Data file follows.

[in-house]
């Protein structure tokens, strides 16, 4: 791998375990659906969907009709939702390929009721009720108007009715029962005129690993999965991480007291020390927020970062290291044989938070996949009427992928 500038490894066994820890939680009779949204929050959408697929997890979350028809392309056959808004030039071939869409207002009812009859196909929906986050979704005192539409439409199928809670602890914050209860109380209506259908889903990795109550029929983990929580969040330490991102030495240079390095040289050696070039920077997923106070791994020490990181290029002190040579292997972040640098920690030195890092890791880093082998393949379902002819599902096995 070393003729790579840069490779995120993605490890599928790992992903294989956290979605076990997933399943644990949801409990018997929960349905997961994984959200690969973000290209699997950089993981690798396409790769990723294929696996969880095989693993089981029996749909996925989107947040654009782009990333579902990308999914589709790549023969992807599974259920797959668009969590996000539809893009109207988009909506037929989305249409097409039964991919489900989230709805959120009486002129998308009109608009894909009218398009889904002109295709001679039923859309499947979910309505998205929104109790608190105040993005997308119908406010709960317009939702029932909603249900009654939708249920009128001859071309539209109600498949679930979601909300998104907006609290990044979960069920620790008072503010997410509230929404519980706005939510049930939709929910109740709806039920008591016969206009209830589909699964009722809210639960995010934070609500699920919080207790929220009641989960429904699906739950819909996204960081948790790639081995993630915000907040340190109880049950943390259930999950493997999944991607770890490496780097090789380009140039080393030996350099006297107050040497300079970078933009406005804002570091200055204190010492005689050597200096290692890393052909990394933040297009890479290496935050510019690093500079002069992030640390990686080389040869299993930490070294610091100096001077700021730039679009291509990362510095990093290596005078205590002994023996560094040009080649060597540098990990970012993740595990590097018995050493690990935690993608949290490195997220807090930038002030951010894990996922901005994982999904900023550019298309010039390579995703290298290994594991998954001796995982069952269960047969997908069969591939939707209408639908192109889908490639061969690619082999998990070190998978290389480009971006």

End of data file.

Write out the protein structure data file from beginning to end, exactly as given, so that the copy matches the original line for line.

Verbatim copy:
[in-house]
């Protein structure tokens, strides 16, 4: 791998375990659906969907009709939702390929009721009720108007009715029962005129690993999965991480007291020390927020970062290291044989938070996949009427992928 500038490894066994820890939680009779949204929050959408697929997890979350028809392309056959808004030039071939869409207002009812009859196909929906986050979704005192539409439409199928809670602890914050209860109380209506259908889903990795109550029929983990929580969040330490991102030495240079390095040289050696070039920077997923106070791994020490990181290029002190040579292997972040640098920690030195890092890791880093082998393949379902002819599902096995 070393003729790579840069490779995120993605490890599928790992992903294989956290979605076990997933399943644990949801409990018997929960349905997961994984959200690969973000290209699997950089993981690798396409790769990723294929696996969880095989693993089981029996749909996925989107947040654009782009990333579902990308999914589709790549023969992807599974259920797959668009969590996000539809893009109207988009909506037929989305249409097409039964991919489900989230709805959120009486002129998308009109608009894909009218398009889904002109295709001679039923859309499947979910309505998205929104109790608190105040993005997308119908406010709960317009939702029932909603249900009654939708249920009128001859071309539209109600498949679930979601909300998104907006609290990044979960069920620790008072503010997410509230929404519980706005939510049930939709929910109740709806039920008591016969206009209830589909699964009722809210639960995010934070609500699920919080207790929220009641989960429904699906739950819909996204960081948790790639081995993630915000907040340190109880049950943390259930999950493997999944991607770890490496780097090789380009140039080393030996350099006297107050040497300079970078933009406005804002570091200055204190010492005689050597200096290692890393052909990394933040297009890479290496935050510019690093500079002069992030640390990686080389040869299993930490070294610091100096001077700021730039679009291509990362510095990093290596005078205590002994023996560094040009080649060597540098990990970012993740595990590097018995050493690990935690993608949290490195997220807090930038002030951010894990996922901005994982999904900023550019298309010039390579995703290298290994594991998954001796995982069952269960047969997908069969591939939707209408639908192109889908490639061969690619082999998990070190998978290389480009971006």